There is also an internal microphone so you can answer calls when the separate arm microphone is not connected. As you might expect, it does not shine and often leaves your voice muffled because the noise suppression is suitable for quieting the traffic around you. But since there aren’t many built-in mics that perform better, it’s a good idea to have the option.

The cases are very solid despite the almost entirely plastic construction with a steel supported headband. As with previous models, this makes them lightweight to reduce fatigue from long sessions, durable against falls, and somewhat resilient. The ear cups are a combination of suede at the contact point to ensure they are breathable, memory foam for comfort, and leather around the edges to make them last.

On paper, it has all the right ingredients for a winning headphone, but comfort is more than just the sum of its materials. On the one hand, the earbuds passively cancel outside sounds well to keep you from unwanted distractions, but they’re also a touch too small for the average user. I have fairly small ears, but even I felt as though the H3 Hybrid was too snug at times and I can only imagine how uncomfortable it would be for someone with normal sized ears. Of course, your mileage will vary, but comfort is a cornerstone not to be taken lightly if you’re the type to wear a gaming headset for hours on end.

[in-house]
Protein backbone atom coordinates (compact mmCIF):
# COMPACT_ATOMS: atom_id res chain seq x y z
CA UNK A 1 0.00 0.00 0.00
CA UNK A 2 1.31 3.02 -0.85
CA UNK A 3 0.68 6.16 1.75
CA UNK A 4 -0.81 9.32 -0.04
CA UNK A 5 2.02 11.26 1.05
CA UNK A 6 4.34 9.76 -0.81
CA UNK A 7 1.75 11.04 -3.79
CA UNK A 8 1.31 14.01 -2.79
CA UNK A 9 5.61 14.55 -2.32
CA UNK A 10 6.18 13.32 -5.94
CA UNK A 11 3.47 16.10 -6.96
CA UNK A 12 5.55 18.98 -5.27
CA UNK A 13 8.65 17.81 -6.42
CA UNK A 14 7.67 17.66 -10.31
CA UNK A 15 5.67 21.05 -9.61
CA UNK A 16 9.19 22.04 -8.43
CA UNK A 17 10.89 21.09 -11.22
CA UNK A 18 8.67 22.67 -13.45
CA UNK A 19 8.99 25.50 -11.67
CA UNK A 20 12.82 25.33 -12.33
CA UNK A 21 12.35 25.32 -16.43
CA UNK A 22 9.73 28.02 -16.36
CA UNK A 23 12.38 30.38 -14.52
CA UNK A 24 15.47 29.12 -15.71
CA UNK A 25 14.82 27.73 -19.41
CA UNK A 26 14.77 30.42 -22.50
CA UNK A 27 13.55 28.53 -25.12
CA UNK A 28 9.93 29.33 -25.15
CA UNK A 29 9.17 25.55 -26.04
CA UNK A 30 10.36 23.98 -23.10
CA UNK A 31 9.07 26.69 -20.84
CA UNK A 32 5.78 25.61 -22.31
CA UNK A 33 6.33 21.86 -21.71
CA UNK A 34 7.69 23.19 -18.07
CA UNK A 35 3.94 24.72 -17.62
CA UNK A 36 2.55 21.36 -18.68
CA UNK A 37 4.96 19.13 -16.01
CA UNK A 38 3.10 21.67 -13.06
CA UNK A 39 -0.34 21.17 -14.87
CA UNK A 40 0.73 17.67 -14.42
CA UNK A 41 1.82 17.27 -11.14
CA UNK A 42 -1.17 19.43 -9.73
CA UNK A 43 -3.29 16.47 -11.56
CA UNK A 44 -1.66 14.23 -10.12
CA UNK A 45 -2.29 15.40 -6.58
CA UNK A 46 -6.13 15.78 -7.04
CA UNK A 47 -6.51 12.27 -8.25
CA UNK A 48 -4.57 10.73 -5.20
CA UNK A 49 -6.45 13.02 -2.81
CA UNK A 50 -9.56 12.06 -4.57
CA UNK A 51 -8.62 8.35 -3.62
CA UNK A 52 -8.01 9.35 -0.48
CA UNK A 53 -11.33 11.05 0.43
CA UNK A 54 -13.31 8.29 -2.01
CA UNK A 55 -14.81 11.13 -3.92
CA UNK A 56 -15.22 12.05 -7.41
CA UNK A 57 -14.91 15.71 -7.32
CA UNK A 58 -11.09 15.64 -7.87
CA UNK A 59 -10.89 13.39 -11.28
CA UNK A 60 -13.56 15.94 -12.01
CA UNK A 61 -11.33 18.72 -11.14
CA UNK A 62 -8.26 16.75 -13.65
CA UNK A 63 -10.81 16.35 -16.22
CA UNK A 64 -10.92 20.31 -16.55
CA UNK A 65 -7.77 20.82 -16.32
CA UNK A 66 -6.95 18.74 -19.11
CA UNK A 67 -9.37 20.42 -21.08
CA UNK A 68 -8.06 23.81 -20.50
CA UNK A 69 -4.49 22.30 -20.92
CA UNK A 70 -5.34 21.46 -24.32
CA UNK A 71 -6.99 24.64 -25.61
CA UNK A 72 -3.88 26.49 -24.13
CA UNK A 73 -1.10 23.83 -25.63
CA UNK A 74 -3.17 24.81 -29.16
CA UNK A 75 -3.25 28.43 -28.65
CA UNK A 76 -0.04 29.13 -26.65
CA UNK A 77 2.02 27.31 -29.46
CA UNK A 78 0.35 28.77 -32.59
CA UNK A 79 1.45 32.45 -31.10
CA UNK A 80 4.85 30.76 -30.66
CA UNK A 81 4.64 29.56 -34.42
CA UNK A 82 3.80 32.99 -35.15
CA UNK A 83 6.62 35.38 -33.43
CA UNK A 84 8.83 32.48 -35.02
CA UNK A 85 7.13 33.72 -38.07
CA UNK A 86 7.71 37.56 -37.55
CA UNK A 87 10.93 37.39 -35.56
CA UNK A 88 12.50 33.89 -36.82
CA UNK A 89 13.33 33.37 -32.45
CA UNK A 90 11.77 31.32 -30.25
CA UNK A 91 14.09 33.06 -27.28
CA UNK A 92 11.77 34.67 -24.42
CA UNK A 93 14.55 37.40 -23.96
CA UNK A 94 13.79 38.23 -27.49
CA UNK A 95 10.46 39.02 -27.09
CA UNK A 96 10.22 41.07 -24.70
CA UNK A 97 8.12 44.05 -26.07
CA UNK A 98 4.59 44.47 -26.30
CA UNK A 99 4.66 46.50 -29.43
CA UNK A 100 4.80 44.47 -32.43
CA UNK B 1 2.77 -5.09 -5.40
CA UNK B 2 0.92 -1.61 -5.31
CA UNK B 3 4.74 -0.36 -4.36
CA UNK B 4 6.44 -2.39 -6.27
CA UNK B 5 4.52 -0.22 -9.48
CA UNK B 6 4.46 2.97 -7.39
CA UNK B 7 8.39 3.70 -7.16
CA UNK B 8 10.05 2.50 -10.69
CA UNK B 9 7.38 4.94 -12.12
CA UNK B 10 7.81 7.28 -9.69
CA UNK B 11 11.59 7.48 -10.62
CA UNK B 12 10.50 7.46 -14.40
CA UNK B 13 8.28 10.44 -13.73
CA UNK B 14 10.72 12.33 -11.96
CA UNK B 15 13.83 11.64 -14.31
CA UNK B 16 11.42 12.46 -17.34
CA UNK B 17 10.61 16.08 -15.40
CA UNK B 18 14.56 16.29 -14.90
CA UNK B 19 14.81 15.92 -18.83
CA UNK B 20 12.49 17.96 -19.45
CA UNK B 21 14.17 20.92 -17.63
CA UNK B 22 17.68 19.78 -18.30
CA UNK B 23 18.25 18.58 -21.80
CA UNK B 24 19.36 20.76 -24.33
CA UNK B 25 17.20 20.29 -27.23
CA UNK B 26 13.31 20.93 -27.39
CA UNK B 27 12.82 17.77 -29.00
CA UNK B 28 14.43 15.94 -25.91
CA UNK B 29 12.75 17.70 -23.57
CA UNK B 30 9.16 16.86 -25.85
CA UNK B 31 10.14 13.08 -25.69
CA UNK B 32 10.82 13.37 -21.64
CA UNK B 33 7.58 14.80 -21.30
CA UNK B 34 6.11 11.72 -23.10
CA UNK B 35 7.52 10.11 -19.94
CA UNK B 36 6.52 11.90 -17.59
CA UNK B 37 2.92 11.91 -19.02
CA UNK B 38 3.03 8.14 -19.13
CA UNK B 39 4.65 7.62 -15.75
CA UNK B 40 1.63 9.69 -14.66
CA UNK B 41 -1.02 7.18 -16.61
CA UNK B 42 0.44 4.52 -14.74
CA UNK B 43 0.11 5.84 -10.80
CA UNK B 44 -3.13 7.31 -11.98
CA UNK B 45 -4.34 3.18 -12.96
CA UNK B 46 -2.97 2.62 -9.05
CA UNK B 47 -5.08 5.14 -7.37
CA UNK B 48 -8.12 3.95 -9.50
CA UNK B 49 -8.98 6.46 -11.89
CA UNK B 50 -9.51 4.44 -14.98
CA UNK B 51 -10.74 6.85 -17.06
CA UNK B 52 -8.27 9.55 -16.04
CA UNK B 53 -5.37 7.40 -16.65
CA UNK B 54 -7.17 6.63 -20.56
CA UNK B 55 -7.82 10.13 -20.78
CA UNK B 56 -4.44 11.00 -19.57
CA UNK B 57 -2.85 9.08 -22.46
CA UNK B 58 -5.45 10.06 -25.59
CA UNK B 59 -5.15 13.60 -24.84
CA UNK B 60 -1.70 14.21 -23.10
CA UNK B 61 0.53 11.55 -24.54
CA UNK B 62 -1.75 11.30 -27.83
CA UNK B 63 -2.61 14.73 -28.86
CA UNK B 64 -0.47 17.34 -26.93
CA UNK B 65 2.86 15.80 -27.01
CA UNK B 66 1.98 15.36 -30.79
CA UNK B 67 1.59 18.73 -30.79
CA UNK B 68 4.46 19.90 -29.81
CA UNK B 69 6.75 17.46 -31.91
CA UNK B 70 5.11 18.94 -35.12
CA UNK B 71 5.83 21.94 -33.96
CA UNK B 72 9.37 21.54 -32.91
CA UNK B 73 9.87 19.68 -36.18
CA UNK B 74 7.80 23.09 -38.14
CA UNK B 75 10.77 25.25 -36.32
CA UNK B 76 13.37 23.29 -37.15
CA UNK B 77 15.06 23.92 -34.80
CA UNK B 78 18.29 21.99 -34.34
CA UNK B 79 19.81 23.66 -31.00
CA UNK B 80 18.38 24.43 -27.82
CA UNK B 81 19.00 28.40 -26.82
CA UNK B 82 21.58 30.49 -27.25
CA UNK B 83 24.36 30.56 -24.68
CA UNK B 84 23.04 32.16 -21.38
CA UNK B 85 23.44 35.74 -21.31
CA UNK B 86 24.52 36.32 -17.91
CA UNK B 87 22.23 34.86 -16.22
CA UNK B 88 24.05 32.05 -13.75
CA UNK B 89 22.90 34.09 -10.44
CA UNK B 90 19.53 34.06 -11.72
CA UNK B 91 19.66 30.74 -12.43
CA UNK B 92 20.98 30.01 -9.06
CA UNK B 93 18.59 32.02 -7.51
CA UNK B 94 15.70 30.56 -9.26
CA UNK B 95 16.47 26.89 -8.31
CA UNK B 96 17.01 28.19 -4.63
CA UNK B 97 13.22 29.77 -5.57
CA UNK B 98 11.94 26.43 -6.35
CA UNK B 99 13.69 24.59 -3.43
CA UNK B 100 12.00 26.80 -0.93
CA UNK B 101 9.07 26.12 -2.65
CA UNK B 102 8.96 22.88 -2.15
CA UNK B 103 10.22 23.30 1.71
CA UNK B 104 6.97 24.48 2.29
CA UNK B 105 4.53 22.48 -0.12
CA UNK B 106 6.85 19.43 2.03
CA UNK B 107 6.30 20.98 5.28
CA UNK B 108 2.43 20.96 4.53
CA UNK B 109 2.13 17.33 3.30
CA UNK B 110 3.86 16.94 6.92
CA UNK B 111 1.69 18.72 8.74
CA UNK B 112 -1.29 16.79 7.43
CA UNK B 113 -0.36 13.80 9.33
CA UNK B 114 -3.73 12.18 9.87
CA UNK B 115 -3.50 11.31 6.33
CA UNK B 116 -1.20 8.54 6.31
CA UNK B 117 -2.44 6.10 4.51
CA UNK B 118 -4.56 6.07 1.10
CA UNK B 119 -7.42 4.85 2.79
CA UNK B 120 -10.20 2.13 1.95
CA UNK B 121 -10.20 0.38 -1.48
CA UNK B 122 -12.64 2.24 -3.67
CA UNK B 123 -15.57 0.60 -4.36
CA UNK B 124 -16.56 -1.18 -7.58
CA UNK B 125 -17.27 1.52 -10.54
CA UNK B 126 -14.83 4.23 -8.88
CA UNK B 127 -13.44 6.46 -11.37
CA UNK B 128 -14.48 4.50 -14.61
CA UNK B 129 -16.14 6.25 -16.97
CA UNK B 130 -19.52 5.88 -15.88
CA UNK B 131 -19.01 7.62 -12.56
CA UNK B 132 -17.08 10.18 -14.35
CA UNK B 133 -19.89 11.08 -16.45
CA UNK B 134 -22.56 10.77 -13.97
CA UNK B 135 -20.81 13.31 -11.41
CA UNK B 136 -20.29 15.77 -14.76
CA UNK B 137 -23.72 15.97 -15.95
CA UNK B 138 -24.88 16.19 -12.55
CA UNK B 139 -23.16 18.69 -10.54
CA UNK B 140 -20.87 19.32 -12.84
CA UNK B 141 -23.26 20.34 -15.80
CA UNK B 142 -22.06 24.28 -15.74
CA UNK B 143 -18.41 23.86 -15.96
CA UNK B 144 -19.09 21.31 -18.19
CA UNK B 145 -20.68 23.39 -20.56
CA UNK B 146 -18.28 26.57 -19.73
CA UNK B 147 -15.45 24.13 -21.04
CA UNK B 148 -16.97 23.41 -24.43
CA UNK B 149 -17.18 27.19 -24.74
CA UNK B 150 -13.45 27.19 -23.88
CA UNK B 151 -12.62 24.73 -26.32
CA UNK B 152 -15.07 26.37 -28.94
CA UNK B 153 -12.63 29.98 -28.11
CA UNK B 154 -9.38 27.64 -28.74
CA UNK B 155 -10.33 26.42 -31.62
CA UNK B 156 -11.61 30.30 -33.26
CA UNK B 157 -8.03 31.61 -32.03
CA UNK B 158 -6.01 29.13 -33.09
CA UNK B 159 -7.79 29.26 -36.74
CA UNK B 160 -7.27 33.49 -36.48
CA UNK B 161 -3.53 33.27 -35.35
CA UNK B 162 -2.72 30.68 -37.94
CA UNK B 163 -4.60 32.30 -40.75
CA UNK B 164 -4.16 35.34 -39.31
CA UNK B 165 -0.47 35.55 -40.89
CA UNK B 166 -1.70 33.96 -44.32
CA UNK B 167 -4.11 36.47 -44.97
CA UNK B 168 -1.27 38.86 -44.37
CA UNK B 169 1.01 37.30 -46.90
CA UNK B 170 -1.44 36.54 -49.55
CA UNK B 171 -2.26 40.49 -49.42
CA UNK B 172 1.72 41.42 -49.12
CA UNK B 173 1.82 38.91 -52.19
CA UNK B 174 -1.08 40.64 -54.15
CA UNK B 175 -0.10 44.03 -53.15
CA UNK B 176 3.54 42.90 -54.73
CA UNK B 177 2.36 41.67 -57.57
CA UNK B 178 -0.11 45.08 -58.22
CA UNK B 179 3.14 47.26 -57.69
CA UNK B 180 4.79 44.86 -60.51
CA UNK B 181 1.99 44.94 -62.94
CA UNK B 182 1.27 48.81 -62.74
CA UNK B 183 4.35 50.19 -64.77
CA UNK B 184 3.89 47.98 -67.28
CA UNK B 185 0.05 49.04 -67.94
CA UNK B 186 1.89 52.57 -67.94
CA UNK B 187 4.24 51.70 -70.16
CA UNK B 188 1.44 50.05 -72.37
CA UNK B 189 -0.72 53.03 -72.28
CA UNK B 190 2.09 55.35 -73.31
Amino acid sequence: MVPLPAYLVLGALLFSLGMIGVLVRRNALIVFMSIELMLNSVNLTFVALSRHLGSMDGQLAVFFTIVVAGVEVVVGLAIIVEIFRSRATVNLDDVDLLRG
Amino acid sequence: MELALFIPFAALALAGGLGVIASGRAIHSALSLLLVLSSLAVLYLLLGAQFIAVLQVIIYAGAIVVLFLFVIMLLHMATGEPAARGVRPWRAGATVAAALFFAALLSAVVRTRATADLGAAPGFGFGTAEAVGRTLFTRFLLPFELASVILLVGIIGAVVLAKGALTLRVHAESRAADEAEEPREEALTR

Obviously, the EPOS H3 Hybrid isn’t a good headset if you’re primarily a PC gamer, but it also struggles to hold it against other multi-platform headsets as well. With $179 / £149 MSRP, it’s just $21 cheaper than the SteelSeries Arctis 9 Wireless, which comes with a fast 2.4GHz connection. And the Bluetooth, so you can connect to two devices with or without a wire. It’s also $80 more expensive than the SteelSeries Arctis 3 Bluetooth, which admittedly has a shorter battery life and a muddy microphone, but is more comfortable and has the same multi-connection tricks.

All in all, the H3 Hybrid doesn’t find its offering at an amazing price in an already competitive market. However, the arrival of these new cases brought the price of the original EPOS H3 down to $99 / £89, suggesting this could be less painful going forward. However, comfort is a real Achilles’ heel, as this is a fundamental problem that cannot be easily changed – although EPOS could use the hot-swappable nature of earplugs to address this. If that’s not a great deal for you, the H3 Hybrid offers great sound quality, a relatively good microphone, and industry-leading battery life.